Pakistan has yet to calculate the economic cost of having landed once again in the unenviable position of a front-line state in another international war the one against terrorism to be mounted by the US and its allies. Sandwiched between two wars, the one across its western border in Afghanistan which has been going on for the last 20 years and the other across the LoC in Indian occupied Kashmir since 1979, Pakistan is already paying a very heavy socio-economic price. The country, as a result, is suffering from a long bout of deep recession. The economic activity has remained very low during the last five years as a result of a serious slowdown in investment following the intensification of conflicts in Afghanistan and Indian occupied Kashmir. As a consequence, unemployment has reached an all-time high while physical and social infrastructure has almost bottomed out in recent years. Given this situation, there is hardly any economic room left in Pakistan to bear the consequences of a long drawn-out world campaign against terrorism for the present focusing on Afghanistan, the Taliban and Osama Bin Laden. The country would inevitably face an extremely difficult economic situation as the impending battle against terrorism in this region and elsewhere drags on.

Pakistan is being assured that its economic losses will be compensated but no such plan of action in concrete terms to support the verbal assurances has been put forward so far. Sanctions have been lifted and some loans are being restructured. But it is hardly enough to meet the massive economic losses Pakistan has and is likely to suffer in case this war prolongs.

Restructuring of loans will obviously yield temporary relief for a limited time, as it will only deter repayment of the loans for a certain period. The situation will be quite difficult for Pakistan at the expiry of the extended period, as the issue of repayment and debt servicing will flung into the nation's face with greater vehemence; in view of the accumulative effect of the loans' interest. This will neither augur well for the national economy, nor will it help the nation get out of the debt trap, which has been compelling the successive governments to accept harsher conditionalities of the donor agencies like the IMF and the World Bank. The restructuring will simply postpone the problem apparently in wait for the deluge. With the emerging situation in the region due to the United States' plans to carry out punitive action against Afghanistan a difficult economic scenario is obviously staring in the nation's face. The foreign investment is already extinct and domestic entrepreneurs are shy. With the shadows of war hovering overhead, exports will dwindle and production will shrink. The donor agencies and nations are only extending loans and credits, further burdening the national economy. President Bush is also mindful of the negative impact of the US action on Pakistan. With this situation at hand, the restructuring of loans is just an eye wash and falls for short of public perception and expectations in Pakistan. The situation demands that a tangible relief package with thrust on the remission of loans should be formulated for Pakistan. President Bush has rightly said that a stable Pakistan is vital for a stable world. Let words be translated into action and let Pakistan's loans be written off in the interest of world's stability. The international community will be the ultimate gainer of such a package, as Pakistan will be able to play a greater role to promote world peace and stability.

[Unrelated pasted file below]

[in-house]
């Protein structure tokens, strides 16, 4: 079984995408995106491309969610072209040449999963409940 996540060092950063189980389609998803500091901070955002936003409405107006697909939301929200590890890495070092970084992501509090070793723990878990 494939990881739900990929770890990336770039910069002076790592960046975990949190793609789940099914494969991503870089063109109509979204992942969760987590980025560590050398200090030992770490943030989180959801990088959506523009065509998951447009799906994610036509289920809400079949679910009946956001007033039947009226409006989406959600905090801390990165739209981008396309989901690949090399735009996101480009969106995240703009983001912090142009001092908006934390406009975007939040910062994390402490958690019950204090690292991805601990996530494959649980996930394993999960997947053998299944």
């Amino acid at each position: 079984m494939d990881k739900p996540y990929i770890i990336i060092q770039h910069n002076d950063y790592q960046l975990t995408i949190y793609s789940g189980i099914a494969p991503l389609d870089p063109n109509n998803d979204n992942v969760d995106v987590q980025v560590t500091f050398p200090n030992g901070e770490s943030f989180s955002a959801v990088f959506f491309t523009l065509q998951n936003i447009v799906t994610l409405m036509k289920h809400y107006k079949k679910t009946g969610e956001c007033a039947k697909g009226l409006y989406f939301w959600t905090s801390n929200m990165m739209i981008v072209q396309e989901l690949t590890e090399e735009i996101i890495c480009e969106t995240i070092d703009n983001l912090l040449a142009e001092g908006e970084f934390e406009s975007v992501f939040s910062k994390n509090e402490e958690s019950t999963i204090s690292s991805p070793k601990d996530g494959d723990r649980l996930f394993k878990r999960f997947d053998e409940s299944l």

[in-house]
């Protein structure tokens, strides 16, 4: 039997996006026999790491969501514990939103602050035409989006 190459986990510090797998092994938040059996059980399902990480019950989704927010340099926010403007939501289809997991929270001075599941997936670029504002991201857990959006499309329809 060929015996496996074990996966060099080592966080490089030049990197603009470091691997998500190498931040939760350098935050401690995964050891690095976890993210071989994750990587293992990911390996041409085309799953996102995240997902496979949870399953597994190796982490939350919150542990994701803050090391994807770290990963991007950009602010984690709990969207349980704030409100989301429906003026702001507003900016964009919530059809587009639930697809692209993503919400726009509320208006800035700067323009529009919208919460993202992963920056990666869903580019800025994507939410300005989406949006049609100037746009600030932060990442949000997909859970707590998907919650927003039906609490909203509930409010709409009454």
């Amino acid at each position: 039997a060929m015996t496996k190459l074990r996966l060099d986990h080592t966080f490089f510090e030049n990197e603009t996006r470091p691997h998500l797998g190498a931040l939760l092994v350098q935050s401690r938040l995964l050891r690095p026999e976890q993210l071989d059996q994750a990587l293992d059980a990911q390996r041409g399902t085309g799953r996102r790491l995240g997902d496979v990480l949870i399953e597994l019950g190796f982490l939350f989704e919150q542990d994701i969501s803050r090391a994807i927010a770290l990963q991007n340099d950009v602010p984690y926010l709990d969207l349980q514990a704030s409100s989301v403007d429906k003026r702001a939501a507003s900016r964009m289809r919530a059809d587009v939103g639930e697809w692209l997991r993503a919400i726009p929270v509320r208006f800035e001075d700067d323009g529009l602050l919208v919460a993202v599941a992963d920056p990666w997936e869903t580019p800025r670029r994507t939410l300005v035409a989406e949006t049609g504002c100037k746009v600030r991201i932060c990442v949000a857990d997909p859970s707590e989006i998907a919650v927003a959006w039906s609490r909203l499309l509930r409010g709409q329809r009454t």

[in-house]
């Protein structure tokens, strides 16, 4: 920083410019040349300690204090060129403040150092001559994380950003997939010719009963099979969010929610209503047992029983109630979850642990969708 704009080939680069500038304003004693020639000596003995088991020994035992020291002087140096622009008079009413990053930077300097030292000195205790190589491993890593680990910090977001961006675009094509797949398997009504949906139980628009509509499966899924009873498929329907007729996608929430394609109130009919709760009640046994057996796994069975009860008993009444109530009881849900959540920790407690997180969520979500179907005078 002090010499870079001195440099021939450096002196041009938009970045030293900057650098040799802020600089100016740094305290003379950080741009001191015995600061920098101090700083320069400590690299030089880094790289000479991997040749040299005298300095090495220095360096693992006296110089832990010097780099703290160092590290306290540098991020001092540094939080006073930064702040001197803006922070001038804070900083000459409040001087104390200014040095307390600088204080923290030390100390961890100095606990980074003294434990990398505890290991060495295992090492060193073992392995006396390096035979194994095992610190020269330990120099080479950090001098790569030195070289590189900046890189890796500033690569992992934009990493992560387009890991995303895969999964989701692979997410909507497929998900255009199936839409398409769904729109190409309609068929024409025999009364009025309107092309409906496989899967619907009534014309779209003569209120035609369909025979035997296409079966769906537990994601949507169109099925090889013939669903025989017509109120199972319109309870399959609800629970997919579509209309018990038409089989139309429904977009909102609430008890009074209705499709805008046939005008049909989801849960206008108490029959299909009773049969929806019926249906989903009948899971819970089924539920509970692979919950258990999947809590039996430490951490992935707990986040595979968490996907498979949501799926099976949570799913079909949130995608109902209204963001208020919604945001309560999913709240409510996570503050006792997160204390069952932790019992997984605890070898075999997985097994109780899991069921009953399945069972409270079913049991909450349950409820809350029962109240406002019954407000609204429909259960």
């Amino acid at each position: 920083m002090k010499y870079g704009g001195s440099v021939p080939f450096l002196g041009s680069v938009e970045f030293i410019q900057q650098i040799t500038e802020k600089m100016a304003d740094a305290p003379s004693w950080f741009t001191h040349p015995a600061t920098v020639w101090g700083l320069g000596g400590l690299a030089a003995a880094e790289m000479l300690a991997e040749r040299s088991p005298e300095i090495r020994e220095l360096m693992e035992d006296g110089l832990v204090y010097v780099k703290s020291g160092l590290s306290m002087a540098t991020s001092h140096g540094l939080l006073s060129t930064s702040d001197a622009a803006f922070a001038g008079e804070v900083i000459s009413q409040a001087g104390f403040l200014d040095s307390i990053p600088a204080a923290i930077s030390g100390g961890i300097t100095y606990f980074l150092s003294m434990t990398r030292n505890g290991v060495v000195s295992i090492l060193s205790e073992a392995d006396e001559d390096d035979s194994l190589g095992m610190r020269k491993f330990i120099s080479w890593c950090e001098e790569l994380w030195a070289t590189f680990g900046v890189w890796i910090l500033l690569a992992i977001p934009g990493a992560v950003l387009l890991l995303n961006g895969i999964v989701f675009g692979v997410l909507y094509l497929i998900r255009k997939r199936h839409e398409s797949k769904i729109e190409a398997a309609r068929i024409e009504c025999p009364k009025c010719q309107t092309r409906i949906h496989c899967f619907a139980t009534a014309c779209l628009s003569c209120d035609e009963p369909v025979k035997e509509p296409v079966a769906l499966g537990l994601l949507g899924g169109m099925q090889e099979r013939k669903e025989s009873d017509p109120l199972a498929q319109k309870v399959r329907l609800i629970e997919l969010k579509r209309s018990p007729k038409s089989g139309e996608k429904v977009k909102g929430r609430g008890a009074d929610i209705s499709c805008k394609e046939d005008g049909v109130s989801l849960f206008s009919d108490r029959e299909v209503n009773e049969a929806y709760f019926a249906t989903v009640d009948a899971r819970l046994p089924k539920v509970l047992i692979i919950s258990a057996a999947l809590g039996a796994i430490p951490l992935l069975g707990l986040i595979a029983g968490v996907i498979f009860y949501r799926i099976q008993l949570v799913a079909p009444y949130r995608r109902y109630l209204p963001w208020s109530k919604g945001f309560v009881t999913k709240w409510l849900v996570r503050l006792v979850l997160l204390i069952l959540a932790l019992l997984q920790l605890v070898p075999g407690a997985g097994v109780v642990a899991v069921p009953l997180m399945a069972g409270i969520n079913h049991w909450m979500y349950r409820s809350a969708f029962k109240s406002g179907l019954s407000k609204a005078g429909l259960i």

In the longer run, Pakistan would need help of the richer world to enhance its ability to trade with it. We in Pakistan understand that it was not the fault of the donors that we find ourselves in a mess despite having received generous assistance in the past. We frittered away much of it in our futile efforts to substitute imports, There is no question about repeating the mistake. But for us to enter the world export market in a big way, we do need, free access to rich markets as was provided to the East Asian countries in the 1960s. '70s, and '80s. For making quality products for these markets we would also need foreign investment and know-how. Economic stability achieved through this process would also help in bringing much needed political stability in the region and turning it into as peaceful a place as East Asian is today.